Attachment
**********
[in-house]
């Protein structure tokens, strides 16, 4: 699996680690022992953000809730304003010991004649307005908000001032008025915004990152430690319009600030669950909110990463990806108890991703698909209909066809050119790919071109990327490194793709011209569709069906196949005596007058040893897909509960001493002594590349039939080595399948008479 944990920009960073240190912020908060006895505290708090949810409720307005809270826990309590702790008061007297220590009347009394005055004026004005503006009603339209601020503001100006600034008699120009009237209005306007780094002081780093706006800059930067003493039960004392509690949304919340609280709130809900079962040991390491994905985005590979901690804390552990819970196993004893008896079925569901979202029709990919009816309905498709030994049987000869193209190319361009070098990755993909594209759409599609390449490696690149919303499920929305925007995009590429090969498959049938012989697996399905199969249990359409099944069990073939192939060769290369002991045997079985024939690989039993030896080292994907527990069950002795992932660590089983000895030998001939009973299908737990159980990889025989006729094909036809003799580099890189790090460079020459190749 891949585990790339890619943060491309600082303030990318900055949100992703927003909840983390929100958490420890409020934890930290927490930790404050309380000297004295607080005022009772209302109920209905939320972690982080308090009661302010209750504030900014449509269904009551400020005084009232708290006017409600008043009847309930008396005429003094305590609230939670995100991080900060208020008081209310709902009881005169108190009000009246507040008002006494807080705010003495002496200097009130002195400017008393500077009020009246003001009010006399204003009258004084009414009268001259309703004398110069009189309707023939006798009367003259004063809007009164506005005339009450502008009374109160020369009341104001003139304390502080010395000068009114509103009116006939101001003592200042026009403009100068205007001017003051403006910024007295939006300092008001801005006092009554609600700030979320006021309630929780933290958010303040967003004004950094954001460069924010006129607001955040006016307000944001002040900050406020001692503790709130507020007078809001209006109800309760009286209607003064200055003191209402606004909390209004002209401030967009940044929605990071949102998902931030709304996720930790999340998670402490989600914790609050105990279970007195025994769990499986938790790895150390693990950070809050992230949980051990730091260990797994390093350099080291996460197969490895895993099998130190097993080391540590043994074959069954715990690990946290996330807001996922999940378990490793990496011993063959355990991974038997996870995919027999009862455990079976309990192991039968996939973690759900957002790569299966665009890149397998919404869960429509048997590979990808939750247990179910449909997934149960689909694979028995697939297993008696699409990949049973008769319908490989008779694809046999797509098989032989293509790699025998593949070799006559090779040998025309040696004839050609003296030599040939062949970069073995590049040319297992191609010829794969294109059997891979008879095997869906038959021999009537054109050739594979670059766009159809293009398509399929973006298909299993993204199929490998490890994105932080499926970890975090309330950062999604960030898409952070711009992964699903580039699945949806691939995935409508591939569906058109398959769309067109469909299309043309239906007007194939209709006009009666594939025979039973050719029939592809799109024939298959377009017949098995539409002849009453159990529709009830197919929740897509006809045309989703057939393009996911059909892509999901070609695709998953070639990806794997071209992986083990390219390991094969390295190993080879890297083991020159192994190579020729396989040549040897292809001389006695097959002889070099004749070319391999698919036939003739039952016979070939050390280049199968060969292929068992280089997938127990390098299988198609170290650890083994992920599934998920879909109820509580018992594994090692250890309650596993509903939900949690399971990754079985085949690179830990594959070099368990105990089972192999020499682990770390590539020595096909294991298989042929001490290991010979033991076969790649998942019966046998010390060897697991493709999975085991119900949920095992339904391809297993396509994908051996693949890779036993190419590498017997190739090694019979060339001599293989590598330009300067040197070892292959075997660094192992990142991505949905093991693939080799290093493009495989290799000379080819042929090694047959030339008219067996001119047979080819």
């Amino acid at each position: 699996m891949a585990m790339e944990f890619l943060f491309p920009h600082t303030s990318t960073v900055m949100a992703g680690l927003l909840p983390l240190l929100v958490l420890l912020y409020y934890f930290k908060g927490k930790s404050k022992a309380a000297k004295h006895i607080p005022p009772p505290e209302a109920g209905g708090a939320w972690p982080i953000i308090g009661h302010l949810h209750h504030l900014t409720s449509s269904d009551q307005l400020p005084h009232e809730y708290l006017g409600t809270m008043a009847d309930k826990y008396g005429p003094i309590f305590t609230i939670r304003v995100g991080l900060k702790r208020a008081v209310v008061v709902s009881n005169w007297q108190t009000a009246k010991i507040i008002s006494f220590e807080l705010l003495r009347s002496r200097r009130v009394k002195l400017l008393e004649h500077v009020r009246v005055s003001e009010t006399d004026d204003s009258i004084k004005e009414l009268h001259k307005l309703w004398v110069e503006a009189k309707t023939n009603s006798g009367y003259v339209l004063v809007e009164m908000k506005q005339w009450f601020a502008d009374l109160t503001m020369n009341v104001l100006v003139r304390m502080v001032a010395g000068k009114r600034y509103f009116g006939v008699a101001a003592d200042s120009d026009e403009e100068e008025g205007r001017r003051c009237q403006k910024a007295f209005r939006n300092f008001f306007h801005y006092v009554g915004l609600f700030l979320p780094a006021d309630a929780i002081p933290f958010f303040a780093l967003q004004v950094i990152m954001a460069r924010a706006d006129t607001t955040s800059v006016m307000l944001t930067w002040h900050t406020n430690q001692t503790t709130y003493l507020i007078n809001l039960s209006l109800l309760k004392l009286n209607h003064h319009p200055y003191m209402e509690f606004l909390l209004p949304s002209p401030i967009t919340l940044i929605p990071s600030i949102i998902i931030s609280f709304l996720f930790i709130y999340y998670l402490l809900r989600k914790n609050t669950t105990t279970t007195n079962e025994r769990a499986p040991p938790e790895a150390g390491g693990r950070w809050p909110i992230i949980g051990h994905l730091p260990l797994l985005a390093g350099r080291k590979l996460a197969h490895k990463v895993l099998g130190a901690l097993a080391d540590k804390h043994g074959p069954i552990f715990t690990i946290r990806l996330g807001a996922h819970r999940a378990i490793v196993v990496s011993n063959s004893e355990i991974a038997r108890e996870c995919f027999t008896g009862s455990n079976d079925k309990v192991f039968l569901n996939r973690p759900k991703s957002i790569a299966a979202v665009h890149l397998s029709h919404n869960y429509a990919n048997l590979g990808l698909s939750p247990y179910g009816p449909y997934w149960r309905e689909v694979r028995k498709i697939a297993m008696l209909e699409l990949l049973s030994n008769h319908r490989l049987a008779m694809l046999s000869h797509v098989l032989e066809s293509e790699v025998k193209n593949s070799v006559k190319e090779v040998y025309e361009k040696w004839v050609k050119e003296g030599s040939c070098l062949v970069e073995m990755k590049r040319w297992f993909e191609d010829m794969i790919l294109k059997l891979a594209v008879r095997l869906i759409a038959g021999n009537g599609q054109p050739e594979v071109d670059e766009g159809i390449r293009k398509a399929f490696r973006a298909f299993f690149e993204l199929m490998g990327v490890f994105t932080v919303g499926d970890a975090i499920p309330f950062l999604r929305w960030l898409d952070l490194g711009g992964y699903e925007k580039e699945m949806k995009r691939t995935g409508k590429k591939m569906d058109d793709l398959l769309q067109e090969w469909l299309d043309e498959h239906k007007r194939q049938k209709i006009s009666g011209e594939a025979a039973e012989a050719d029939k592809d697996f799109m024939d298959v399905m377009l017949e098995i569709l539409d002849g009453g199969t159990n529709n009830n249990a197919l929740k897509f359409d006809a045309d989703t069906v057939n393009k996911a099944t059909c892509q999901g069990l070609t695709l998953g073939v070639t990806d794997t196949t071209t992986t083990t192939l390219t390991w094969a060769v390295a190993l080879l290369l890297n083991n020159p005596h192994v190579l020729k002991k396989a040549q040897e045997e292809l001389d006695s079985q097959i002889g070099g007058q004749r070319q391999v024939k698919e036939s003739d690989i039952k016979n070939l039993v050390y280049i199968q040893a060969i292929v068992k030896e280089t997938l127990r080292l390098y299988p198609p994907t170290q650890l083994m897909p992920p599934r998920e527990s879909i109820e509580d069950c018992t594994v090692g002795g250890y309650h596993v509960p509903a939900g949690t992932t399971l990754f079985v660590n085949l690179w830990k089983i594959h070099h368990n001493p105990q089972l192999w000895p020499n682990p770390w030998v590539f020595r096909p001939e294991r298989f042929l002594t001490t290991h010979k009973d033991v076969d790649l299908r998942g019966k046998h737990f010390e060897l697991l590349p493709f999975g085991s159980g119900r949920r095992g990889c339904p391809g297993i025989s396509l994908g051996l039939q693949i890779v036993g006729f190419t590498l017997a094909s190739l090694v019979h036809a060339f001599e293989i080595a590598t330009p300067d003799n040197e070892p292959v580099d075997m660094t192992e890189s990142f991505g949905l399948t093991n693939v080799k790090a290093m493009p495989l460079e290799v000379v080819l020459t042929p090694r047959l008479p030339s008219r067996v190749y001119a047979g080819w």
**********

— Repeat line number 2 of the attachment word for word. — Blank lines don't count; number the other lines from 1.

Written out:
């Protein structure tokens, strides 16, 4: 699996680690022992953000809730304003010991004649307005908000001032008025915004990152430690319009600030669950909110990463990806108890991703698909209909066809050119790919071109990327490194793709011209569709069906196949005596007058040893897909509960001493002594590349039939080595399948008479 944990920009960073240190912020908060006895505290708090949810409720307005809270826990309590702790008061007297220590009347009394005055004026004005503006009603339209601020503001100006600034008699120009009237209005306007780094002081780093706006800059930067003493039960004392509690949304919340609280709130809900079962040991390491994905985005590979901690804390552990819970196993004893008896079925569901979202029709990919009816309905498709030994049987000869193209190319361009070098990755993909594209759409599609390449490696690149919303499920929305925007995009590429090969498959049938012989697996399905199969249990359409099944069990073939192939060769290369002991045997079985024939690989039993030896080292994907527990069950002795992932660590089983000895030998001939009973299908737990159980990889025989006729094909036809003799580099890189790090460079020459190749 891949585990790339890619943060491309600082303030990318900055949100992703927003909840983390929100958490420890409020934890930290927490930790404050309380000297004295607080005022009772209302109920209905939320972690982080308090009661302010209750504030900014449509269904009551400020005084009232708290006017409600008043009847309930008396005429003094305590609230939670995100991080900060208020008081209310709902009881005169108190009000009246507040008002006494807080705010003495002496200097009130002195400017008393500077009020009246003001009010006399204003009258004084009414009268001259309703004398110069009189309707023939006798009367003259004063809007009164506005005339009450502008009374109160020369009341104001003139304390502080010395000068009114509103009116006939101001003592200042026009403009100068205007001017003051403006910024007295939006300092008001801005006092009554609600700030979320006021309630929780933290958010303040967003004004950094954001460069924010006129607001955040006016307000944001002040900050406020001692503790709130507020007078809001209006109800309760009286209607003064200055003191209402606004909390209004002209401030967009940044929605990071949102998902931030709304996720930790999340998670402490989600914790609050105990279970007195025994769990499986938790790895150390693990950070809050992230949980051990730091260990797994390093350099080291996460197969490895895993099998130190097993080391540590043994074959069954715990690990946290996330807001996922999940378990490793990496011993063959355990991974038997996870995919027999009862455990079976309990192991039968996939973690759900957002790569299966665009890149397998919404869960429509048997590979990808939750247990179910449909997934149960689909694979028995697939297993008696699409990949049973008769319908490989008779694809046999797509098989032989293509790699025998593949070799006559090779040998025309040696004839050609003296030599040939062949970069073995590049040319297992191609010829794969294109059997891979008879095997869906038959021999009537054109050739594979670059766009159809293009398509399929973006298909299993993204199929490998490890994105932080499926970890975090309330950062999604960030898409952070711009992964699903580039699945949806691939995935409508591939569906058109398959769309067109469909299309043309239906007007194939209709006009009666594939025979039973050719029939592809799109024939298959377009017949098995539409002849009453159990529709009830197919929740897509006809045309989703057939393009996911059909892509999901070609695709998953070639990806794997071209992986083990390219390991094969390295190993080879890297083991020159192994190579020729396989040549040897292809001389006695097959002889070099004749070319391999698919036939003739039952016979070939050390280049199968060969292929068992280089997938127990390098299988198609170290650890083994992920599934998920879909109820509580018992594994090692250890309650596993509903939900949690399971990754079985085949690179830990594959070099368990105990089972192999020499682990770390590539020595096909294991298989042929001490290991010979033991076969790649998942019966046998010390060897697991493709999975085991119900949920095992339904391809297993396509994908051996693949890779036993190419590498017997190739090694019979060339001599293989590598330009300067040197070892292959075997660094192992990142991505949905093991693939080799290093493009495989290799000379080819042929090694047959030339008219067996001119047979080819």